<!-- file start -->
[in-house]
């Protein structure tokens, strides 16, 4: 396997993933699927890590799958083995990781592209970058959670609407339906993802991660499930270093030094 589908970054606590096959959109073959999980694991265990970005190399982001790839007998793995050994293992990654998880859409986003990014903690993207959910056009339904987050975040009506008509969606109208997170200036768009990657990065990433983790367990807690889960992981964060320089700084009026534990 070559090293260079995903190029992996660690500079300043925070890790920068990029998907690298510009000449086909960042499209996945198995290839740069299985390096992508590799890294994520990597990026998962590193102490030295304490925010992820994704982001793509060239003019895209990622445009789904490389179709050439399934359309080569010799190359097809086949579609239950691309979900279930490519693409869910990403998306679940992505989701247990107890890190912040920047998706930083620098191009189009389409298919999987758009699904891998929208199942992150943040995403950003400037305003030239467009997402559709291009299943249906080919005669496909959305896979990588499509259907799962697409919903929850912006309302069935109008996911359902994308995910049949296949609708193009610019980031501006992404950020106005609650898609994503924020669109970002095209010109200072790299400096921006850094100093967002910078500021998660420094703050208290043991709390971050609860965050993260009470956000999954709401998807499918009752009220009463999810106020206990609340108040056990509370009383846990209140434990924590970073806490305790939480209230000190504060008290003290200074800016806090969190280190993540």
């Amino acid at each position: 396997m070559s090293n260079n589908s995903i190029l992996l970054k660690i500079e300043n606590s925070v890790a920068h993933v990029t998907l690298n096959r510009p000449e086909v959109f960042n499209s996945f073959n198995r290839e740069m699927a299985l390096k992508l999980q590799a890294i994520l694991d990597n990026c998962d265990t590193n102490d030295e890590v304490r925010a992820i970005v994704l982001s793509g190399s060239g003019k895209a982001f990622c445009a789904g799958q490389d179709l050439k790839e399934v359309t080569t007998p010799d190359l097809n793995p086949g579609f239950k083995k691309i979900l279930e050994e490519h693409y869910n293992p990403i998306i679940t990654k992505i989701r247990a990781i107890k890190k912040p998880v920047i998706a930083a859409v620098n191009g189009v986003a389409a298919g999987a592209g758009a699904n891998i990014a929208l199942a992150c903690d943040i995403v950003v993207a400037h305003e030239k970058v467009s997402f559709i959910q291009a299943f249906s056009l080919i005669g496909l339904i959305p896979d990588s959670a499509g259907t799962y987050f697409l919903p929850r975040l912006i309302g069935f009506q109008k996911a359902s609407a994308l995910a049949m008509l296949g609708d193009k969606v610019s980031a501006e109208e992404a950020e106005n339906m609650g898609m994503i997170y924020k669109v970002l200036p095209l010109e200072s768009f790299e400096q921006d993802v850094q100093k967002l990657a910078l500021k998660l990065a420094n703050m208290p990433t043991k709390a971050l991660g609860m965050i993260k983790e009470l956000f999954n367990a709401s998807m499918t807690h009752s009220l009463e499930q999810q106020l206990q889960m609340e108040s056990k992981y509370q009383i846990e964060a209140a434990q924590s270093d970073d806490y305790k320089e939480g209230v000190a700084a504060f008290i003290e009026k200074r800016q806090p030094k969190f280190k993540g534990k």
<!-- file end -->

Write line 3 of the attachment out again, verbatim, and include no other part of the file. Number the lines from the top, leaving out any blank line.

């Amino acid at each position: 396997m070559s090293n260079n589908s995903i190029l992996l970054k660690i500079e300043n606590s925070v890790a920068h993933v990029t998907l690298n096959r510009p000449e086909v959109f960042n499209s996945f073959n198995r290839e740069m699927a299985l390096k992508l999980q590799a890294i994520l694991d990597n990026c998962d265990t590193n102490d030295e890590v304490r925010a992820i970005v994704l982001s793509g190399s060239g003019k895209a982001f990622c445009a789904g799958q490389d179709l050439k790839e399934v359309t080569t007998p010799d190359l097809n793995p086949g579609f239950k083995k691309i979900l279930e050994e490519h693409y869910n293992p990403i998306i679940t990654k992505i989701r247990a990781i107890k890190k912040p998880v920047i998706a930083a859409v620098n191009g189009v986003a389409a298919g999987a592209g758009a699904n891998i990014a929208l199942a992150c903690d943040i995403v950003v993207a400037h305003e030239k970058v467009s997402f559709i959910q291009a299943f249906s056009l080919i005669g496909l339904i959305p896979d990588s959670a499509g259907t799962y987050f697409l919903p929850r975040l912006i309302g069935f009506q109008k996911a359902s609407a994308l995910a049949m008509l296949g609708d193009k969606v610019s980031a501006e109208e992404a950020e106005n339906m609650g898609m994503i997170y924020k669109v970002l200036p095209l010109e200072s768009f790299e400096q921006d993802v850094q100093k967002l990657a910078l500021k998660l990065a420094n703050m208290p990433t043991k709390a971050l991660g609860m965050i993260k983790e009470l956000f999954n367990a709401s998807m499918t807690h009752s009220l009463e499930q999810q106020l206990q889960m609340e108040s056990k992981y509370q009383i846990e964060a209140a434990q924590s270093d970073d806490y305790k320089e939480g209230v000190a700084a504060f008290i003290e009026k200074r800016q806090p030094k969190f280190k993540g534990k």